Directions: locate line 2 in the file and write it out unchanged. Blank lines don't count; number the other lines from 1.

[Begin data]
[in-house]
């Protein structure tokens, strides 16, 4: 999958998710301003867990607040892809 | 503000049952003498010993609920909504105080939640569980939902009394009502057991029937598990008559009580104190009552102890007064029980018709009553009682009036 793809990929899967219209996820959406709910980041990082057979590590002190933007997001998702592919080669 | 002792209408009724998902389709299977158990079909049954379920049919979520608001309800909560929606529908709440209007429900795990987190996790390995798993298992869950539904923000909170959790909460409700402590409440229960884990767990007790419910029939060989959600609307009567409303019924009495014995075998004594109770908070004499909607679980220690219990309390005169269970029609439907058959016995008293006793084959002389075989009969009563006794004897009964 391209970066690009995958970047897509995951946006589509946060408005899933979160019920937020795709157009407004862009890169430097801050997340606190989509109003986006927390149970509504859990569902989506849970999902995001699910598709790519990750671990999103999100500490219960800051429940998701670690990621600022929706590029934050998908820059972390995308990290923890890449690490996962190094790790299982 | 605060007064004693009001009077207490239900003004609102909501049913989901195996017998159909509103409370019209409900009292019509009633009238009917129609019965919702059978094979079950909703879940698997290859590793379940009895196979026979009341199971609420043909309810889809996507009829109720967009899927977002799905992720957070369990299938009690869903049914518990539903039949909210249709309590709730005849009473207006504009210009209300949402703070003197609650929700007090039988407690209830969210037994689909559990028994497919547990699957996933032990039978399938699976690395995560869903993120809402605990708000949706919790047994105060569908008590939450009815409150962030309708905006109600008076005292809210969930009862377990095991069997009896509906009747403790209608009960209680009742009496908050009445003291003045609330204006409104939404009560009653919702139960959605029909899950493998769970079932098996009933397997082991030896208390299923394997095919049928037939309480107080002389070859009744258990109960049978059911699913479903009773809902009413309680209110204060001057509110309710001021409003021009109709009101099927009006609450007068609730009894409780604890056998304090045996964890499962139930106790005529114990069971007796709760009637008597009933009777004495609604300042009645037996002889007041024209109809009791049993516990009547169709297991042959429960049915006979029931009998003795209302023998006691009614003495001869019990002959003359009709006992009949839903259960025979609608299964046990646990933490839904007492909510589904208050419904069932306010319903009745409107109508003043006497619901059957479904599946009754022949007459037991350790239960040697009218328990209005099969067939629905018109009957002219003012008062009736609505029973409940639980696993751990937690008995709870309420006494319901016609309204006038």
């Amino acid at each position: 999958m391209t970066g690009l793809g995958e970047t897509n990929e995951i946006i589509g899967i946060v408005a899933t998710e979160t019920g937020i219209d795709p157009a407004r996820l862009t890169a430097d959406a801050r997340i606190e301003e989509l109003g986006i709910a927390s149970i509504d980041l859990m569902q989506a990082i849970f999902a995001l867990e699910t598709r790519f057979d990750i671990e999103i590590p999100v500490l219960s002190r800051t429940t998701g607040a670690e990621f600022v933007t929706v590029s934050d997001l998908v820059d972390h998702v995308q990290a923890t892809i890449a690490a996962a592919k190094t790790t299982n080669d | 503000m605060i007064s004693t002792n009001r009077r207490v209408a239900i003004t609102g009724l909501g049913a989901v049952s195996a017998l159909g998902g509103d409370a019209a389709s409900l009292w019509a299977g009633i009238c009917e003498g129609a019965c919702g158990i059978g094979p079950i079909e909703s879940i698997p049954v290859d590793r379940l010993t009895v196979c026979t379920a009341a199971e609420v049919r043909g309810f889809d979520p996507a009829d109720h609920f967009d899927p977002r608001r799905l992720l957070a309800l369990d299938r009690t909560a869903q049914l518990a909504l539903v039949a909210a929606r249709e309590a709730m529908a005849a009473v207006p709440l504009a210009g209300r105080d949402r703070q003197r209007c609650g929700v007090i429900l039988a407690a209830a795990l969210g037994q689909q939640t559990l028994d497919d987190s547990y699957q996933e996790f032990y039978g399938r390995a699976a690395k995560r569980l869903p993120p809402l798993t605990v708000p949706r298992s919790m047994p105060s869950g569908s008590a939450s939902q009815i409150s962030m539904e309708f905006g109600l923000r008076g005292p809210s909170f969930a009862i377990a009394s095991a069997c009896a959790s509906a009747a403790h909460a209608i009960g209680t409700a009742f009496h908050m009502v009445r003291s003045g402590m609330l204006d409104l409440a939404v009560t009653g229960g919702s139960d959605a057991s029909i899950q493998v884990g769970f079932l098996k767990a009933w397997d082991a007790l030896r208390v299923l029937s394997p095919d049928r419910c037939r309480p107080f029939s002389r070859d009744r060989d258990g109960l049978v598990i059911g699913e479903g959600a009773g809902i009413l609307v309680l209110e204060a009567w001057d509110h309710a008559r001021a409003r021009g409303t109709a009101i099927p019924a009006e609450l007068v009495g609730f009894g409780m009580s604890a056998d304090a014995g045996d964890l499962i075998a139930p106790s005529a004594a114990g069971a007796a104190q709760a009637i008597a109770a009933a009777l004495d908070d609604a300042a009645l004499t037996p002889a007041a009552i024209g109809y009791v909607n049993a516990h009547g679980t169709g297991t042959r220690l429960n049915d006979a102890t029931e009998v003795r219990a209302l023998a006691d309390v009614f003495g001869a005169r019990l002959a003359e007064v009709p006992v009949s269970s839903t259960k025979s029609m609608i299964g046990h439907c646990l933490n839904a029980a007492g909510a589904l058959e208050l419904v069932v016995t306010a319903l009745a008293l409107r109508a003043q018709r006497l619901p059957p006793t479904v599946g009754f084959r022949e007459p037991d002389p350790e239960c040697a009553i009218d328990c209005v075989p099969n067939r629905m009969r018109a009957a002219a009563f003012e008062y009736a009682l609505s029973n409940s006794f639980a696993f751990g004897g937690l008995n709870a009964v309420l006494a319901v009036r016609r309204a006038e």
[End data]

């Protein structure tokens, strides 16, 4: 999958998710301003867990607040892809 | 503000049952003498010993609920909504105080939640569980939902009394009502057991029937598990008559009580104190009552102890007064029980018709009553009682009036 793809990929899967219209996820959406709910980041990082057979590590002190933007997001998702592919080669 | 002792209408009724998902389709299977158990079909049954379920049919979520608001309800909560929606529908709440209007429900795990987190996790390995798993298992869950539904923000909170959790909460409700402590409440229960884990767990007790419910029939060989959600609307009567409303019924009495014995075998004594109770908070004499909607679980220690219990309390005169269970029609439907058959016995008293006793084959002389075989009969009563006794004897009964 391209970066690009995958970047897509995951946006589509946060408005899933979160019920937020795709157009407004862009890169430097801050997340606190989509109003986006927390149970509504859990569902989506849970999902995001699910598709790519990750671990999103999100500490219960800051429940998701670690990621600022929706590029934050998908820059972390995308990290923890890449690490996962190094790790299982 | 605060007064004693009001009077207490239900003004609102909501049913989901195996017998159909509103409370019209409900009292019509009633009238009917129609019965919702059978094979079950909703879940698997290859590793379940009895196979026979009341199971609420043909309810889809996507009829109720967009899927977002799905992720957070369990299938009690869903049914518990539903039949909210249709309590709730005849009473207006504009210009209300949402703070003197609650929700007090039988407690209830969210037994689909559990028994497919547990699957996933032990039978399938699976690395995560869903993120809402605990708000949706919790047994105060569908008590939450009815409150962030309708905006109600008076005292809210969930009862377990095991069997009896509906009747403790209608009960209680009742009496908050009445003291003045609330204006409104939404009560009653919702139960959605029909899950493998769970079932098996009933397997082991030896208390299923394997095919049928037939309480107080002389070859009744258990109960049978059911699913479903009773809902009413309680209110204060001057509110309710001021409003021009109709009101099927009006609450007068609730009894409780604890056998304090045996964890499962139930106790005529114990069971007796709760009637008597009933009777004495609604300042009645037996002889007041024209109809009791049993516990009547169709297991042959429960049915006979029931009998003795209302023998006691009614003495001869019990002959003359009709006992009949839903259960025979609608299964046990646990933490839904007492909510589904208050419904069932306010319903009745409107109508003043006497619901059957479904599946009754022949007459037991350790239960040697009218328990209005099969067939629905018109009957002219003012008062009736609505029973409940639980696993751990937690008995709870309420006494319901016609309204006038």